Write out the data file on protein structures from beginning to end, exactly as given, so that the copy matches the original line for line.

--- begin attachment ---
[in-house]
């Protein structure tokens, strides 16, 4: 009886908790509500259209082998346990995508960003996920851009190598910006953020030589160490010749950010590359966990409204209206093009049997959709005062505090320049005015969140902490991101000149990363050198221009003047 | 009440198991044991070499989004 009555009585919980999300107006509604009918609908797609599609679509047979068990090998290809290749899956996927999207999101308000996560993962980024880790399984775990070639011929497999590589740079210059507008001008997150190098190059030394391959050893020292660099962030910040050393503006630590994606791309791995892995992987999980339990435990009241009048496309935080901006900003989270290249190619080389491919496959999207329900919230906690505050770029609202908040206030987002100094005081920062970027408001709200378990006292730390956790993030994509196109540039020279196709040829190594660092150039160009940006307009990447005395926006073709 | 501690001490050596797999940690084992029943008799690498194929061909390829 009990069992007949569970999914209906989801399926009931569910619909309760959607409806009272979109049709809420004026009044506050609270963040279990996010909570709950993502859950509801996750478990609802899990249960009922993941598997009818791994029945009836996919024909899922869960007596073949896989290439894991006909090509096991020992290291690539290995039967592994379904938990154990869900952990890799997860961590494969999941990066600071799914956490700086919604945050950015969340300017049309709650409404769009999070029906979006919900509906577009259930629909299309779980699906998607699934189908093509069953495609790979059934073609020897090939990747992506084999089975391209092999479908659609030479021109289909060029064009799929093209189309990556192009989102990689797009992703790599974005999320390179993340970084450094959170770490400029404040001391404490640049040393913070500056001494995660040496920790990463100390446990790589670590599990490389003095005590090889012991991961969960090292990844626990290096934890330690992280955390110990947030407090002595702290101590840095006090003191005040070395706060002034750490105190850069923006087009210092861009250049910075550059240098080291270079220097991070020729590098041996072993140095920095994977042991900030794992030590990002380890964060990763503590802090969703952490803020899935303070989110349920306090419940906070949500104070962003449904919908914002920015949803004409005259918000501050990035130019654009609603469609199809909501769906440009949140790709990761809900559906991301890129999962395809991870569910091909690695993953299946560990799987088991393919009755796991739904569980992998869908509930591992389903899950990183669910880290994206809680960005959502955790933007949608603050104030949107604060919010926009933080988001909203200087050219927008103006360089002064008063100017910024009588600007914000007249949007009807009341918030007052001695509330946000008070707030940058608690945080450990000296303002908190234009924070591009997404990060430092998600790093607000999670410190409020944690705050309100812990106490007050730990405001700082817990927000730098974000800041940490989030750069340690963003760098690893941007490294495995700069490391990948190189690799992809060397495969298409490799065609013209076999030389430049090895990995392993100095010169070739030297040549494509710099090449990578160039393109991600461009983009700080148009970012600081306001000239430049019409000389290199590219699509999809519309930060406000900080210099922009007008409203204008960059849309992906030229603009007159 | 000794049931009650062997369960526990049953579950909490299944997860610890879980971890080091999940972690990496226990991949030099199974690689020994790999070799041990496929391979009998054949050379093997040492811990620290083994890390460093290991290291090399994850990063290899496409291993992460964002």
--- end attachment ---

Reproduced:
[in-house]
């Protein structure tokens, strides 16, 4: 009886908790509500259209082998346990995508960003996920851009190598910006953020030589160490010749950010590359966990409204209206093009049997959709005062505090320049005015969140902490991101000149990363050198221009003047 | 009440198991044991070499989004 009555009585919980999300107006509604009918609908797609599609679509047979068990090998290809290749899956996927999207999101308000996560993962980024880790399984775990070639011929497999590589740079210059507008001008997150190098190059030394391959050893020292660099962030910040050393503006630590994606791309791995892995992987999980339990435990009241009048496309935080901006900003989270290249190619080389491919496959999207329900919230906690505050770029609202908040206030987002100094005081920062970027408001709200378990006292730390956790993030994509196109540039020279196709040829190594660092150039160009940006307009990447005395926006073709 | 501690001490050596797999940690084992029943008799690498194929061909390829 009990069992007949569970999914209906989801399926009931569910619909309760959607409806009272979109049709809420004026009044506050609270963040279990996010909570709950993502859950509801996750478990609802899990249960009922993941598997009818791994029945009836996919024909899922869960007596073949896989290439894991006909090509096991020992290291690539290995039967592994379904938990154990869900952990890799997860961590494969999941990066600071799914956490700086919604945050950015969340300017049309709650409404769009999070029906979006919900509906577009259930629909299309779980699906998607699934189908093509069953495609790979059934073609020897090939990747992506084999089975391209092999479908659609030479021109289909060029064009799929093209189309990556192009989102990689797009992703790599974005999320390179993340970084450094959170770490400029404040001391404490640049040393913070500056001494995660040496920790990463100390446990790589670590599990490389003095005590090889012991991961969960090292990844626990290096934890330690992280955390110990947030407090002595702290101590840095006090003191005040070395706060002034750490105190850069923006087009210092861009250049910075550059240098080291270079220097991070020729590098041996072993140095920095994977042991900030794992030590990002380890964060990763503590802090969703952490803020899935303070989110349920306090419940906070949500104070962003449904919908914002920015949803004409005259918000501050990035130019654009609603469609199809909501769906440009949140790709990761809900559906991301890129999962395809991870569910091909690695993953299946560990799987088991393919009755796991739904569980992998869908509930591992389903899950990183669910880290994206809680960005959502955790933007949608603050104030949107604060919010926009933080988001909203200087050219927008103006360089002064008063100017910024009588600007914000007249949007009807009341918030007052001695509330946000008070707030940058608690945080450990000296303002908190234009924070591009997404990060430092998600790093607000999670410190409020944690705050309100812990106490007050730990405001700082817990927000730098974000800041940490989030750069340690963003760098690893941007490294495995700069490391990948190189690799992809060397495969298409490799065609013209076999030389430049090895990995392993100095010169070739030297040549494509710099090449990578160039393109991600461009983009700080148009970012600081306001000239430049019409000389290199590219699509999809519309930060406000900080210099922009007008409203204008960059849309992906030229603009007159 | 000794049931009650062997369960526990049953579950909490299944997860610890879980971890080091999940972690990496226990991949030099199974690689020994790999070799041990496929391979009998054949050379093997040492811990620290083994890390460093290991290291090399994850990063290899496409291993992460964002």